With the patient under anaesthesia, the insertion point was determined in lateral sacral fluoroscopic views. All screws were introduced in S1, and the correct course of the threaded K-wire was controlled with fluoroscopic inlet and outlet views [18]. The endpoint was a few millimetres over the sacral midline (Fig. 2a-b).
Fig. 2
Fig. 2

Surgical technique of in-screw cement-augmented SI screw fixation into S1 with the placement of the K-wire on the right position in inlet and outlet controls (a and b). Screw placement (c) and augmentation with bone-filler device in inlet and outlet views (d and e)

The screw length was measured using a length gauge over the K-wire. The K-wire was used as a guide, and a cannulated fully threaded 7.5-mm screw (Königsee Implants, Allendorf, Germany) with a washer was introduced. Afterwards, the K-wire was removed, and the bone filler system (Königsee Implants) was applied to inject PMMA (Medtronic, Santa Rosa, CA, USA) under fluoroscopic control. Generally, 3 ml of PMMA was used and spread out on the top and the perforations of the screw (Fig. 2c–e). Data of the surgical procedure including time for surgery, time to surgery, number of screws, additional anterior fixation and the used amount of cement were recorded for further analyses.

Postoperative in-hospital stay – Postoperative pain, duration of hospital stay, adverse events

After surgery, X-rays (anterior-posterior [AP], inlet and outlet) were taken to verify the position of the implant and exclude cement leakage. CTs were indicated if postoperative neurological deficit, suspected cement leakage or thromboembolism was present.

Postoperatively patients were allowed for full weight bearing with the assistance of a physiotherapist. Supporting antiosteoporotic therapy was given or optimized for all patients according to german national guidelines [19]. Postoperative pain, duration of hospital stay, adverse events and pain using the VAS were determined.

One-year follow-up

At the 1-year follow-up (range, 12–14 months), intensity of pain according to the VAS, mobility regarding the usage of orthopaedic aids and quality of life using the 12-Item Short Form Survey (SF-12) were investigated. Radiological examinations were performed in AP, inlet and outlet X-rays to analyse implant positioning and implant failure, which was defined as screw retraction or dislocation.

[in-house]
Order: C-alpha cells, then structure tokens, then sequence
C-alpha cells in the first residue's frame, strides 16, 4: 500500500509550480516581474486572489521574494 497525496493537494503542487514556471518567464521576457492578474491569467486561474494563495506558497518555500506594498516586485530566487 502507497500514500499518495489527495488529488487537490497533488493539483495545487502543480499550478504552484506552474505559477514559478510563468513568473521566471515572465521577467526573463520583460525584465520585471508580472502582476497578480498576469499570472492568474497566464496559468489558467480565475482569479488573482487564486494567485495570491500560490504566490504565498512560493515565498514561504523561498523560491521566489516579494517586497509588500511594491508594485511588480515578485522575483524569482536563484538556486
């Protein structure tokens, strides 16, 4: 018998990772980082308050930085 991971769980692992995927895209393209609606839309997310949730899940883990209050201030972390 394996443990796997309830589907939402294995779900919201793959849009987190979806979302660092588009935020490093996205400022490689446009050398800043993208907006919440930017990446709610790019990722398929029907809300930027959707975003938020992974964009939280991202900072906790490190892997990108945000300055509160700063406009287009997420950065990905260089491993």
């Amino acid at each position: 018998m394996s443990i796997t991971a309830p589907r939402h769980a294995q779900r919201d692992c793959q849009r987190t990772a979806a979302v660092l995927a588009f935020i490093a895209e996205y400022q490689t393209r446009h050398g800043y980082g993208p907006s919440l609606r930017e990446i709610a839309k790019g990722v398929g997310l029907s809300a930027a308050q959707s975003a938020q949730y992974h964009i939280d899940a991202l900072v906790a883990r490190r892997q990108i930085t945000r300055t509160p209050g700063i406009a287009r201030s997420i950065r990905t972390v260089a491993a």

Data analysis

All data were collected prospectively and retrospectively analysed. Data are presented as mean ± standard deviation or as medians and ranges according to the distribution type. Statistical analyses were performed using the SPSS 20.0 for Windows (SPSS, Chicago, IL, USA); Student t-test and Wilcoxon test were used for analysing data with Gaussian distribution and those with non-Gaussian distribution, respectively. P values of ≤ 0.05 were considered to be statistically significant.

Results

Surgical treatment

The mean time to surgery was 4.5 ± 2.8 days after admission. In 25 cases, unilateral SI screw fixation with in-screw cement augmentation was performed in S1. In one case, fixation of two unilateral screws in S1 was performed, and in eight cases, bilateral SI screw fixation (for a total of 43 SI screws) was performed. The mean surgical time was 27 min per screw, with a range from 17 to 46 min per screw. A mean of 3.0 ± 0.6 ml of bone cement was used for augmentation (Fig. 3a–d).
Fig. 3
Fig. 3

Postoperative pelvic CT of in-screw cement-augmented SI screw fixation in axial (a and b), coronal (c) and sagittal (d) views

Anterior stabilisation was performed either by open reduction and plate osteosynthesis (16 patients) or in cases of low displacement, by retrograde percutaneous screw fixation (16 patients). One patient received a retrograde screw on one side and plate osteosynthesis on the other side.

In-hospital stay- hospital stay and adverse events